Food, drink, film and other random thoughts from The Lone Star State.

Friday, February 05, 2010

Tropical Infusion

Does anyone else hate store bought infused vodka? I've tried just about every brand but they all wind up tasting artificial. And I mean cleaning agent mixed with KoolAid kind of artificial. In my quest to have a tropical infused vodka for the pending Costa Rica get together, I decided to experiment with making them myself.

Here's what I've learned so far in a few pioneering efforts.

First, for tropical flavor I thought pineapple and papaya. Yum, that sounds good! I ran the idea by the Indian Culinary Academy (aka, the ladies that I work with) and they suggested maybe mixing in a bit of basil, cilantro or mint. Ooooh, that sounds even better! Hmmm, with all those ingredients I have 5 factorial combinations. Better trim it down. Pineapple, papaya and cilantro. Yes, thats it!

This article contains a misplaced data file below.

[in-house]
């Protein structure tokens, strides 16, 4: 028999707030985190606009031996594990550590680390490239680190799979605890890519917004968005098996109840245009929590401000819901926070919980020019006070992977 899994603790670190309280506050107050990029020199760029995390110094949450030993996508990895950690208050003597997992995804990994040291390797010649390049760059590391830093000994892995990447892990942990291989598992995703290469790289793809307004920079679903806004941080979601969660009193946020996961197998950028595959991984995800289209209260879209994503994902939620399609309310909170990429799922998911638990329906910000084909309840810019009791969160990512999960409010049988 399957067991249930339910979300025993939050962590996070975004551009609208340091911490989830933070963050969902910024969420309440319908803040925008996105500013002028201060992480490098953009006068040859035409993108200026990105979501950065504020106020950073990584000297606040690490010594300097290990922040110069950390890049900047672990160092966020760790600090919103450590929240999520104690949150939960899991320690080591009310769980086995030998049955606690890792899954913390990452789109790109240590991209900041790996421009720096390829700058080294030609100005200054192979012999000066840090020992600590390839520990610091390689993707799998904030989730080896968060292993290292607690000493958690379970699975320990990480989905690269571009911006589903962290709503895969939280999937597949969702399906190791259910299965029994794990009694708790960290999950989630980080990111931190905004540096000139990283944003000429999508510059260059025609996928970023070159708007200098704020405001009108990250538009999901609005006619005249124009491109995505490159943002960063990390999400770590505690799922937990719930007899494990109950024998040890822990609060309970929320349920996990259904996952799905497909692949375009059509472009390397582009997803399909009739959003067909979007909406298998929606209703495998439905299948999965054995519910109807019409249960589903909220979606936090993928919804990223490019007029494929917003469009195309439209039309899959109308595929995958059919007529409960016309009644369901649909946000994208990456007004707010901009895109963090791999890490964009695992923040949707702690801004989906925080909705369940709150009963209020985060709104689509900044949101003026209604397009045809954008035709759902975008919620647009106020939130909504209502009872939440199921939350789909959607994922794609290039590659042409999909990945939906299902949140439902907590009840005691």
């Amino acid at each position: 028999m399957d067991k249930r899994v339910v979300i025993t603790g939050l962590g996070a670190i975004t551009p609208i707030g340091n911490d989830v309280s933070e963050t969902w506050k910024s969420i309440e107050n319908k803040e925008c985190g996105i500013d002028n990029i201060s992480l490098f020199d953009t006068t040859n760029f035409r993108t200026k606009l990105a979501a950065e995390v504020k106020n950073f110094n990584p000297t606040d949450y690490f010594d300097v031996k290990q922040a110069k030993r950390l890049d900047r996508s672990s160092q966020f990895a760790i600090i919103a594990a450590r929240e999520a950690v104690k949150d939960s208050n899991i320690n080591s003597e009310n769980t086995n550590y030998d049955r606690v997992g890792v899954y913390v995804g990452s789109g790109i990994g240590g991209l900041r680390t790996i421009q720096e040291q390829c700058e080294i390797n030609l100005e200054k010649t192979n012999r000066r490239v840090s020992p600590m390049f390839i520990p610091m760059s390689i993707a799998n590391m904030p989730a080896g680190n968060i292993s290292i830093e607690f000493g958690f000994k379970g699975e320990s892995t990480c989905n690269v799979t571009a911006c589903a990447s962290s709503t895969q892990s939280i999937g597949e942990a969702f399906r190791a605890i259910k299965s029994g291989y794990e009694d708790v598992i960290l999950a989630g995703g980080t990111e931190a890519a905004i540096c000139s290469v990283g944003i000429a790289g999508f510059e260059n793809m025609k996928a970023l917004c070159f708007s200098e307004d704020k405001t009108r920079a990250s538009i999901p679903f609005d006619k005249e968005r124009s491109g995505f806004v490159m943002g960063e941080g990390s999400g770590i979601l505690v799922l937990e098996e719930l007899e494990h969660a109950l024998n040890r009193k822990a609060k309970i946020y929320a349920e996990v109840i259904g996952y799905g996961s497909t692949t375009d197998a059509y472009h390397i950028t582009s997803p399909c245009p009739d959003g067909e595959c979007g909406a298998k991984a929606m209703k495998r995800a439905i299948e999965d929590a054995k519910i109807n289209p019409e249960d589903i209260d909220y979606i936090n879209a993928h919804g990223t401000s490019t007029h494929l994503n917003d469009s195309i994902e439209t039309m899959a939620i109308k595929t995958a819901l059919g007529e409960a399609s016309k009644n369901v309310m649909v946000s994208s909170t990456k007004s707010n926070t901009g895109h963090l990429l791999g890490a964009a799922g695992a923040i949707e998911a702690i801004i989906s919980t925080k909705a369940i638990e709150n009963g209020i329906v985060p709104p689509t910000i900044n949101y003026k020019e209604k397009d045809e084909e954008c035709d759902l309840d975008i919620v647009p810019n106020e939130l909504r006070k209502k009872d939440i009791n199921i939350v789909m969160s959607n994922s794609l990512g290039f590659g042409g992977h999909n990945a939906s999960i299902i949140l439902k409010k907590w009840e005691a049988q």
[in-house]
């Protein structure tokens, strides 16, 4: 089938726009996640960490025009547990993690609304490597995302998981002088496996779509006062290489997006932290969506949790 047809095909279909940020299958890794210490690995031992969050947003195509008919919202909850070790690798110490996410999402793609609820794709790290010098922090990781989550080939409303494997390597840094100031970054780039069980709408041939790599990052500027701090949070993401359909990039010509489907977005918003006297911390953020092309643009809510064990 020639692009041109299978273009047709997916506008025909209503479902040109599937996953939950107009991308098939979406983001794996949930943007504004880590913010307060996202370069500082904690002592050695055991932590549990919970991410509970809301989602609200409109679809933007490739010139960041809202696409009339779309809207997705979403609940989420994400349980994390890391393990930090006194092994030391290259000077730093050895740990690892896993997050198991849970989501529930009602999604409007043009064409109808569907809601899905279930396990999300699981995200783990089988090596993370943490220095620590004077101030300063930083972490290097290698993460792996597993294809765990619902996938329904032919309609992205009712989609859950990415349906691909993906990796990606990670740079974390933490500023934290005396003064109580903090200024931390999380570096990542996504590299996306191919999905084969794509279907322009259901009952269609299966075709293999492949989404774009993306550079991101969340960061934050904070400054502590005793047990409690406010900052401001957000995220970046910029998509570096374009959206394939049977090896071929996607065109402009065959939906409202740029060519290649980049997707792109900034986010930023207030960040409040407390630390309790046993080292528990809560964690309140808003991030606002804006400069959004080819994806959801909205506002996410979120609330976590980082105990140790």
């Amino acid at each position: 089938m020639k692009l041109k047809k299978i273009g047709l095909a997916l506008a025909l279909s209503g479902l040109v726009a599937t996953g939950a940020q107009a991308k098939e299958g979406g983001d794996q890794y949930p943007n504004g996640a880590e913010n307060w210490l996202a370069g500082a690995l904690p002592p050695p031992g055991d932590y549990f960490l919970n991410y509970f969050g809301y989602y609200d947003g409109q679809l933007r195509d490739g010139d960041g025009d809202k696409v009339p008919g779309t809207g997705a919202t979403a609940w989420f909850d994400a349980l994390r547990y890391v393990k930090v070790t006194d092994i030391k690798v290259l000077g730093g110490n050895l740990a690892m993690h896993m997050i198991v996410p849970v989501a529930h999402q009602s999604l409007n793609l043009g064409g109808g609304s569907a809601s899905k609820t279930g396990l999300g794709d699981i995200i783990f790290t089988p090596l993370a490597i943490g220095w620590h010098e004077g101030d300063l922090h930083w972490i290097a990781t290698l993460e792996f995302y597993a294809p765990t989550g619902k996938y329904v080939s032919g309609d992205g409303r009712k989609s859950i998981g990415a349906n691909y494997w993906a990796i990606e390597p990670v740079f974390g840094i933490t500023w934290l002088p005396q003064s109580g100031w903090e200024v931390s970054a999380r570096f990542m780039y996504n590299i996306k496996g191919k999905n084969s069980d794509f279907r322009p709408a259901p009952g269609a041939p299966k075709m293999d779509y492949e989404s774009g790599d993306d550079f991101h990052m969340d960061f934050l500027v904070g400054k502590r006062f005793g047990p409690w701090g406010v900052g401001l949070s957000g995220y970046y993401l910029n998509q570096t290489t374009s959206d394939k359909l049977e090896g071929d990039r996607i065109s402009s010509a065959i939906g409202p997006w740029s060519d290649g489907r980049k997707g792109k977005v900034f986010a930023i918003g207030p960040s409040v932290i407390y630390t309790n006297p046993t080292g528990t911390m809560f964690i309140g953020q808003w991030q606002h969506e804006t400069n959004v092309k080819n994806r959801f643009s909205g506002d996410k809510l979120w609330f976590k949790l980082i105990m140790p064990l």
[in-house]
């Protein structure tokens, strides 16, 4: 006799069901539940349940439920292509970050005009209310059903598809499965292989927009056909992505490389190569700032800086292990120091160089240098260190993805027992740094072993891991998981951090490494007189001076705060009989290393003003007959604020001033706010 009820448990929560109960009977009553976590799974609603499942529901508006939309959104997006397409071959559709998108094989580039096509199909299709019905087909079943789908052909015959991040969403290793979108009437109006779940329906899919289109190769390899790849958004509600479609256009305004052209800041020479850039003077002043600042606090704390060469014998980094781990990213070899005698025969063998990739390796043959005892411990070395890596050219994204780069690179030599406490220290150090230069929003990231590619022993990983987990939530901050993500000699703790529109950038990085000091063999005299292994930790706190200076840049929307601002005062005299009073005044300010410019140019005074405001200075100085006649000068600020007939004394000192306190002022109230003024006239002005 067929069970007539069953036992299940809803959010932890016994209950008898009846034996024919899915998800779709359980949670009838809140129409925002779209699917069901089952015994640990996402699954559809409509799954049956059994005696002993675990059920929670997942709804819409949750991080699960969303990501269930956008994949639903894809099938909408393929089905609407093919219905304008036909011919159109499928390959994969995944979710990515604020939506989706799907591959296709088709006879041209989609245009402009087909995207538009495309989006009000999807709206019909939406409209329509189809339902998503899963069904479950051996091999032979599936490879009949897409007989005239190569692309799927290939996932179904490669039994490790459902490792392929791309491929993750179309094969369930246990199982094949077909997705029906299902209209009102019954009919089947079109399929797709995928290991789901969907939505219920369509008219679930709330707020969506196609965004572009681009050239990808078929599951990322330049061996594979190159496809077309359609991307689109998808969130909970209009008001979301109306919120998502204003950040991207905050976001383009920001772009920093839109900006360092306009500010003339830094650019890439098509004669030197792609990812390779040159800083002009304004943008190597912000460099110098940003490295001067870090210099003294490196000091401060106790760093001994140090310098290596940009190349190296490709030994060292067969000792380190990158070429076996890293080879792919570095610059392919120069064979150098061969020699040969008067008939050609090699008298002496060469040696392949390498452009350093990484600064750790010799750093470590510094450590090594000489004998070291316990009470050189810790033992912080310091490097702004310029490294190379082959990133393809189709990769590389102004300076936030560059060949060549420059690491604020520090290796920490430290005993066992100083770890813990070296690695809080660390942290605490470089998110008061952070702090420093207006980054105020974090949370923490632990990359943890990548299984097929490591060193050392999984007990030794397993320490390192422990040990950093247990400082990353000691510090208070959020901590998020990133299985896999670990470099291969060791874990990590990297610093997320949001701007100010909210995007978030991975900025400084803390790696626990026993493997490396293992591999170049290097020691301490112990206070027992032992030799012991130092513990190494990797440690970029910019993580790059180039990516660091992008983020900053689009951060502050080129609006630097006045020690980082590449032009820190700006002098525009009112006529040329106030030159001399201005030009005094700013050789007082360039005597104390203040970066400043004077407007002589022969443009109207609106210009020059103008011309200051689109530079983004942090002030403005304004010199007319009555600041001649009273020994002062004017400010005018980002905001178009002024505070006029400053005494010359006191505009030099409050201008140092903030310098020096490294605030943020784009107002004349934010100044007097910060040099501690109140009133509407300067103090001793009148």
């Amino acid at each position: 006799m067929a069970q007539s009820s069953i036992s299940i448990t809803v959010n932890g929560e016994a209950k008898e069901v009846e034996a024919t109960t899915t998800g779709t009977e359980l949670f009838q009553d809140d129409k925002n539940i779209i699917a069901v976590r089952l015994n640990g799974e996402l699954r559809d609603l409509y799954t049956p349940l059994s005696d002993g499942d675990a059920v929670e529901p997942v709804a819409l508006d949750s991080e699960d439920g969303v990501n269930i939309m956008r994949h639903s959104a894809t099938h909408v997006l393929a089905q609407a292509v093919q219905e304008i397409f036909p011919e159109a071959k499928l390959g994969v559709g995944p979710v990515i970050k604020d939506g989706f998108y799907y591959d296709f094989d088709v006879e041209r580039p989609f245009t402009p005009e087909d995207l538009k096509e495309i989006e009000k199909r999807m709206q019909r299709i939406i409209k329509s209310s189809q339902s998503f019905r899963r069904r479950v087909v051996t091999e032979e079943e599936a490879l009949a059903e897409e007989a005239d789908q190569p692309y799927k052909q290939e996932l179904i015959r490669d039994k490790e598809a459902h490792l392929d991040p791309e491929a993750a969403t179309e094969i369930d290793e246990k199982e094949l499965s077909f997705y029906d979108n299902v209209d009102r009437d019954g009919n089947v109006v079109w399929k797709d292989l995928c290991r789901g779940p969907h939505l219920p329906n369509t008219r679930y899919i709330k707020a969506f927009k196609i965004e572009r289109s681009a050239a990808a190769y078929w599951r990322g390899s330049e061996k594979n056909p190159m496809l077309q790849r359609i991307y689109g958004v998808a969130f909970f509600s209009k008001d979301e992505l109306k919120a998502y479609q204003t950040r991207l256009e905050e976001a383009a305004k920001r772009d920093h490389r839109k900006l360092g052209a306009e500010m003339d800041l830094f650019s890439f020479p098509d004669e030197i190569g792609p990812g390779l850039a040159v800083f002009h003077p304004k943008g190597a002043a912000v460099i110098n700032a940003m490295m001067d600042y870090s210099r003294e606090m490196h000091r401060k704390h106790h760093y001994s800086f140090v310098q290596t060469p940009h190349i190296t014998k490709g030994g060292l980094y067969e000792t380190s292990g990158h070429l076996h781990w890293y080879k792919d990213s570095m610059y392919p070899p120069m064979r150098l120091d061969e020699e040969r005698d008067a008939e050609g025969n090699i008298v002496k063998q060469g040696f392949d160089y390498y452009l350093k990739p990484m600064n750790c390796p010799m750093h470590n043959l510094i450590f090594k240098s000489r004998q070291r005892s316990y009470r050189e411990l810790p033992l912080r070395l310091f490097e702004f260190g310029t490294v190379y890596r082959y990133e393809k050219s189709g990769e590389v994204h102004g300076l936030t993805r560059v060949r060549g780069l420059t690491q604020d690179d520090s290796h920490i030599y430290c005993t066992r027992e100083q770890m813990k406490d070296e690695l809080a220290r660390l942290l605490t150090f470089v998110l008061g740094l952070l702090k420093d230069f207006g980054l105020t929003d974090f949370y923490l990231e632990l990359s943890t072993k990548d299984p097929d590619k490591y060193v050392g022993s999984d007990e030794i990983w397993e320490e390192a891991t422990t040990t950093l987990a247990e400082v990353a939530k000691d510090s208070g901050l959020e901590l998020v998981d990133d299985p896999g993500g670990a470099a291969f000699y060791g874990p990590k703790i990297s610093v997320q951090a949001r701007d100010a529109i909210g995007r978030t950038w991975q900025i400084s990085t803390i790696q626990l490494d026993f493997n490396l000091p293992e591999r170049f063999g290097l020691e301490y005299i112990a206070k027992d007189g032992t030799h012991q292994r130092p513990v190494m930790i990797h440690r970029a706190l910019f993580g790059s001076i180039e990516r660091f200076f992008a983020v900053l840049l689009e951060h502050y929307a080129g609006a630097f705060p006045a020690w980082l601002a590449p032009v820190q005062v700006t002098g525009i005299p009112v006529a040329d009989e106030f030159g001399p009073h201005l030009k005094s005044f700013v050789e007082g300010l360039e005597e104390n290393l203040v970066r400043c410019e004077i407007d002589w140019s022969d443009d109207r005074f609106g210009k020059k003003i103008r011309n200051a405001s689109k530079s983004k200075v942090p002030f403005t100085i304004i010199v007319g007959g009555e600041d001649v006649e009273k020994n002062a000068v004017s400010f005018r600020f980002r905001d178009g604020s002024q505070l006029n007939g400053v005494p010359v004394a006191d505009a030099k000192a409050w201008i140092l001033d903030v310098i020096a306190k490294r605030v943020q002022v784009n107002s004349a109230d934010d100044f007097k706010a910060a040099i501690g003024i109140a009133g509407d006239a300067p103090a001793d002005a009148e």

Click, basic research on the web for technique. Zip, over to Fiesta for fruits and herbs. Bing, over to Specs for vodka. Ohh, the vodka ailse is next to the scotch ailse and I've recently become curious about scotch so I diverted. But the resident Scotch Guy decided to give me a disseration on the many merits of oak casking before sherry casking and which exactly was the best of the infinite number of regions in Scotland for scotch production. I finally termed the monologue by telling Scotch Guy that I was a scotch neophyte and that at this point in my education, all scotch tasted like someone had put out a cigar in a cup of whiskey.

But I digress.